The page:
Licence Management is reactive

License Management only reports on the state of an organisation’s IT as it stands at the time of the report. A SAM function is an evolution of this because it is proactive. While a Licence Management service can report on risks once they have materialised, the aim of a SAM function is to pro-actively identify potential risks before they ever materialise, and take steps to avoid them or constrain them to a manageable level. In order to be proactive a SAM function will need to integrate with an even larger number of the functions in an organisation, and each of these integrations will need to have governance and process in place to manage it.

Think about how many functions within your business might have an impact on the IT infrastructure. All of them probably.

  • Requisition and procurement will act as the gatekeepers not only for new software licences, but also for new hardware, and will know way before new software enters an organisation what has been requested.
  • Project managers will hold information vital to the SAM function about changes to the IT infrastructure within an organisation way before any changes manifest themselves in day to day business.
  • Change management will have foresight of proposed changes which may impact the compliance position for an organisation long before anything actually changes.
  • Apps packaging can affect the licence demand position for an entire organisation with a few keystokes.

In order to move from a reactive Licence Management function to a pro-active SAM function it is necessary to integrate the SAM function with all of the functions mentioned above, and where those functions interact governance and process will be required to facilitate the interplay.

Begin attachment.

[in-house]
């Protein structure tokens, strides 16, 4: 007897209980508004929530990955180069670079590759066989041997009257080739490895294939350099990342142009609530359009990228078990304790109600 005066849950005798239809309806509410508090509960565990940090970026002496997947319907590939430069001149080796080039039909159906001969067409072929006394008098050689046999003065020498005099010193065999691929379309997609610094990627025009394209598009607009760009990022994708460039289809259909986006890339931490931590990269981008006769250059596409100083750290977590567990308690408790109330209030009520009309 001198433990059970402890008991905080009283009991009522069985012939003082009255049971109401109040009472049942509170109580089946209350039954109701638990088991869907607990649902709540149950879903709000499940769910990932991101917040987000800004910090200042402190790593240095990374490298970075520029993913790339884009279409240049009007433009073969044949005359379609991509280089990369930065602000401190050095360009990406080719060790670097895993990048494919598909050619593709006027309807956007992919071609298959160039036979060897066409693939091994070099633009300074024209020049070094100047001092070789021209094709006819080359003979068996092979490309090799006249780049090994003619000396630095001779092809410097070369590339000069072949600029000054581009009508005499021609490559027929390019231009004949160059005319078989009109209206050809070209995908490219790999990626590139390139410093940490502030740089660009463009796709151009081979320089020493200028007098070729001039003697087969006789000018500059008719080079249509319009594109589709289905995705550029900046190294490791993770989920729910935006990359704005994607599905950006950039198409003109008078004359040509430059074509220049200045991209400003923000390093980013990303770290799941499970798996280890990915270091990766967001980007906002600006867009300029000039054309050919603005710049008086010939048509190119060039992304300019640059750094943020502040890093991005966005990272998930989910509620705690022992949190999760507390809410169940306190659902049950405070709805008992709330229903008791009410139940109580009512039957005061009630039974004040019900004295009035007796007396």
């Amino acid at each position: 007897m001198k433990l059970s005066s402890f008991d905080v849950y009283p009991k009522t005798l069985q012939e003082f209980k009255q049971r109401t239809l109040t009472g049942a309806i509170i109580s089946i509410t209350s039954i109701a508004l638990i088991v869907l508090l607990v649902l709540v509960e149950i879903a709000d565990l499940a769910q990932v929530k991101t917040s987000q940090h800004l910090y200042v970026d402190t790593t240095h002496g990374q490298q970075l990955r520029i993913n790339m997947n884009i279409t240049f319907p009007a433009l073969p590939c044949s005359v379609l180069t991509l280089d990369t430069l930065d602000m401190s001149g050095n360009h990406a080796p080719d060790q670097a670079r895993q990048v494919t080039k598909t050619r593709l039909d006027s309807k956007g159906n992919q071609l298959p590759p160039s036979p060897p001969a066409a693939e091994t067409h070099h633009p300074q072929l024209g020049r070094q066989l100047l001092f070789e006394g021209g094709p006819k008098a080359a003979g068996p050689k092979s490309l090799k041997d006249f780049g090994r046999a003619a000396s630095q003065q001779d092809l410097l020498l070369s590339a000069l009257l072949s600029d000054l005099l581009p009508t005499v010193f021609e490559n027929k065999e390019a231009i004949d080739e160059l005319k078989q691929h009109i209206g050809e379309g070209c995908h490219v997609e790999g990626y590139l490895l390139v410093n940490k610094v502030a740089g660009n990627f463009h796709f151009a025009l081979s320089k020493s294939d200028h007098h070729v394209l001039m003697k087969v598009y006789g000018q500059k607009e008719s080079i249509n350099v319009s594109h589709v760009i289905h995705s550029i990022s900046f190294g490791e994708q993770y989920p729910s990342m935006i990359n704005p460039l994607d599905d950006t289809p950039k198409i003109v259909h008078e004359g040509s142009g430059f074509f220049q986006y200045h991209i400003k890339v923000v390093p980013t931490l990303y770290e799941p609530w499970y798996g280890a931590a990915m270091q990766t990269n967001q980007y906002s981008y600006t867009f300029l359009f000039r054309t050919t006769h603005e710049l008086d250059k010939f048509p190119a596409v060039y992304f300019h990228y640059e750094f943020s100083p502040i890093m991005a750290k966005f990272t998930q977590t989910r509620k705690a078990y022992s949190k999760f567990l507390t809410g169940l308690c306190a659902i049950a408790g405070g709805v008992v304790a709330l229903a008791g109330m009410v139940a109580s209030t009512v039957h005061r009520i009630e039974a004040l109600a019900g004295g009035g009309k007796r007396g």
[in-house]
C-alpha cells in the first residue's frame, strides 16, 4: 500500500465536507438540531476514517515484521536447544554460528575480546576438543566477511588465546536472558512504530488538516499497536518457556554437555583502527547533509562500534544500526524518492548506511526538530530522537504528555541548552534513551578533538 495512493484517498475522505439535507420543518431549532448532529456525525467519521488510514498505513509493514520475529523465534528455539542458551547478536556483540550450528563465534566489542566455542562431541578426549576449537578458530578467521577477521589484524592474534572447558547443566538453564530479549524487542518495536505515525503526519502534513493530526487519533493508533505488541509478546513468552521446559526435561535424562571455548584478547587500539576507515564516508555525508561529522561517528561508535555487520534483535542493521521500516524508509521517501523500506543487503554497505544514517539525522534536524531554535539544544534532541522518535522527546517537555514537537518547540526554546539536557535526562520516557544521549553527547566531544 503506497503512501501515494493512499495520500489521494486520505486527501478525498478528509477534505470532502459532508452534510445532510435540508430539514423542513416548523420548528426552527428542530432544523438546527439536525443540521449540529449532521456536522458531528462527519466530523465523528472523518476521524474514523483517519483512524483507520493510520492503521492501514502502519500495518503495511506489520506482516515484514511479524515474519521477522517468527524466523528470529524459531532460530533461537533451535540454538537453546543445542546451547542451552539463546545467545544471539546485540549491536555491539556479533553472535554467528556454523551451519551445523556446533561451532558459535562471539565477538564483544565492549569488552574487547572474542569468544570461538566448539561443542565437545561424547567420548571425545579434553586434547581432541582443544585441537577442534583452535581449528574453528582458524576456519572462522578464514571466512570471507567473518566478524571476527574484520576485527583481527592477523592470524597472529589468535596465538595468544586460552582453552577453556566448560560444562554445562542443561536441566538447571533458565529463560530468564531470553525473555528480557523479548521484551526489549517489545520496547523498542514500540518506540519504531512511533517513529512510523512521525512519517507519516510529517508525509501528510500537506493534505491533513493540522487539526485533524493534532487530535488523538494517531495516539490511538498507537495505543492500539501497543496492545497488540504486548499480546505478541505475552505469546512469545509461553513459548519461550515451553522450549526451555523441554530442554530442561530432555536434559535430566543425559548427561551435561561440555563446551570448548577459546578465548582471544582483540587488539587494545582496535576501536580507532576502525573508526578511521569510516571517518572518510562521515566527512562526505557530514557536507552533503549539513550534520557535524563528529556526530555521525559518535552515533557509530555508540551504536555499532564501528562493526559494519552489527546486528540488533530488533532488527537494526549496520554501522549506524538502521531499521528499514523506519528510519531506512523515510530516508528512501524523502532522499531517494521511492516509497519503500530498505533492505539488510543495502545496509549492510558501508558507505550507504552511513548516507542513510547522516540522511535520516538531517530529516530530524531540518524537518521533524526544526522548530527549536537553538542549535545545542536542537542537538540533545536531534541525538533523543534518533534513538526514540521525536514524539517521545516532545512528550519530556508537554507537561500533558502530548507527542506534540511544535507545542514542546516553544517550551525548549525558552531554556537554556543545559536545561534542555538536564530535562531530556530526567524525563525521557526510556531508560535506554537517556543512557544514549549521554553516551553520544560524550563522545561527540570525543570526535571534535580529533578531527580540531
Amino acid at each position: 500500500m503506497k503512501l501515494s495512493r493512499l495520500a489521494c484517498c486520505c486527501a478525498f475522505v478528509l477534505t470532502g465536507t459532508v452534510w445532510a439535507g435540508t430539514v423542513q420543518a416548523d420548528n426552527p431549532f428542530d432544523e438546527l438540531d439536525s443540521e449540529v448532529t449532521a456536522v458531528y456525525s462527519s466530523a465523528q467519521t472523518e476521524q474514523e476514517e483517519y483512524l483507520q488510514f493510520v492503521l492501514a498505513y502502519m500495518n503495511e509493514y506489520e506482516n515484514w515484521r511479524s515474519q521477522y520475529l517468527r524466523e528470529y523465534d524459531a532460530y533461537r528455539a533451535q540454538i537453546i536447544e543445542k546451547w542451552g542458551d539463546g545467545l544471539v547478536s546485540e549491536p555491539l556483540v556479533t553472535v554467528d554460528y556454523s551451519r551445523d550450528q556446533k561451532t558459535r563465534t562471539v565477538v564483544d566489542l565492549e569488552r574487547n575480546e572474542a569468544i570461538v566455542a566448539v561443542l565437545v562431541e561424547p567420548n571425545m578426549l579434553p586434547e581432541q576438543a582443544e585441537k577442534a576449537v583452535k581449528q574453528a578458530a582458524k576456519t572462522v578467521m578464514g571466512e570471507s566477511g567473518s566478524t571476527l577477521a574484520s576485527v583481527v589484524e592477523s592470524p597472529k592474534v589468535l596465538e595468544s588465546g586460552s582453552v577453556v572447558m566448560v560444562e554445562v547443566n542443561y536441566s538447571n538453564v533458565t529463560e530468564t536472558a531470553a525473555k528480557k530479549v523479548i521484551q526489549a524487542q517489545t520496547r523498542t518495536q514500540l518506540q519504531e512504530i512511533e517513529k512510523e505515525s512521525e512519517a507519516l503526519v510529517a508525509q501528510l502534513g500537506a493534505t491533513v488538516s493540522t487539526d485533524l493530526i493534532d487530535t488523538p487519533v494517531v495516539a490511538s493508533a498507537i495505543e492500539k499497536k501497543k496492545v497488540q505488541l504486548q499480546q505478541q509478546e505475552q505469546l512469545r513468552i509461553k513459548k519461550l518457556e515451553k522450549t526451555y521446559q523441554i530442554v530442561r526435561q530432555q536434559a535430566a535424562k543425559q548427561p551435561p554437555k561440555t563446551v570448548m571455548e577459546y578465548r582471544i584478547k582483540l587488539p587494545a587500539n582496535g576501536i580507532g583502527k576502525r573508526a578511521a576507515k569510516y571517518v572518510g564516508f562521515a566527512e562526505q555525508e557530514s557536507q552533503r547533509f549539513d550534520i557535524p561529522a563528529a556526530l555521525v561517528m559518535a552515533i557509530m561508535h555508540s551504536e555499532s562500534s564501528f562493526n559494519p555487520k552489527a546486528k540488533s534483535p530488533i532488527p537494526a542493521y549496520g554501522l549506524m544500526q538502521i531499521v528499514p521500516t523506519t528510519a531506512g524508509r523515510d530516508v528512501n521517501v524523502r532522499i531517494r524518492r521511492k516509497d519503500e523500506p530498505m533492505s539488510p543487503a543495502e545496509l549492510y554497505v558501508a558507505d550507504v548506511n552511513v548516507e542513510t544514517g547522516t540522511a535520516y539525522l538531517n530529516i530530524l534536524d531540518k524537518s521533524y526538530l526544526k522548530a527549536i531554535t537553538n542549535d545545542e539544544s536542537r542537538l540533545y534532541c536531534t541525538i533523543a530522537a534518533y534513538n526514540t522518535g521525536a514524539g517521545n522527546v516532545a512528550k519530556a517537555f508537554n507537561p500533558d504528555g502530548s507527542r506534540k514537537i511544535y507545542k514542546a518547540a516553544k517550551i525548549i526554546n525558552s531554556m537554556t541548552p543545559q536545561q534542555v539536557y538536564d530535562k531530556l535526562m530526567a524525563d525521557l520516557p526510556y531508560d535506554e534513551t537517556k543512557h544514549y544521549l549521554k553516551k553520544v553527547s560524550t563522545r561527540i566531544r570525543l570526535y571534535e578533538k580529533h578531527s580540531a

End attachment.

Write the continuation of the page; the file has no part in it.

As an example, let’s look at Apps packaging stated above. The apps packaging function plays a crucial role in the ability of an organisation to maintain compliance. Large organisations tend to package their applications to facilitate the rapid and seamless deployment of applications to end users. With a few keystrokes an application can be provided to a single user or an entire business. For this reason, when an application is packaged it is vital to ensure that not only the correct version and edition of the application, but also the correct application media is used. Pushing out the latest components of Microsoft Office to the organisation can cause all sorts of issues for compliance if the correct media has not been used.

Effective SAM means far more than Licence Management

Whereas previously organisations may have viewed the implementation of a SAM tool or a Licence Management service as a silver bullet to ‘fix’ their compliance issues, now more than ever organisations are beginning to realise that SAM is a far more complex and worthwhile proposition.

An effective SAM function has capabilities far broader than just Licence Management, and can provide a central hub for information that can prove useful to people across an organisation. After all, what organisation these days doesn’t rely on its IT to keep the wheels turning in one respect or another? But for SAM to truly fulfil its potential it needs to integrate with multiple functions across an organisation, and to make sure these interactions are fruitful and efficient governance and process is the key to unlocking the full potential of SAM.

Sean is a pioneer of SAM with over 20 years’ experience in software licensing compliance. He developed our industry leading, software asset and license management tool, License Manager, delivering SAM services to some of the largest companies in the world.

Sean Robinson

Further reading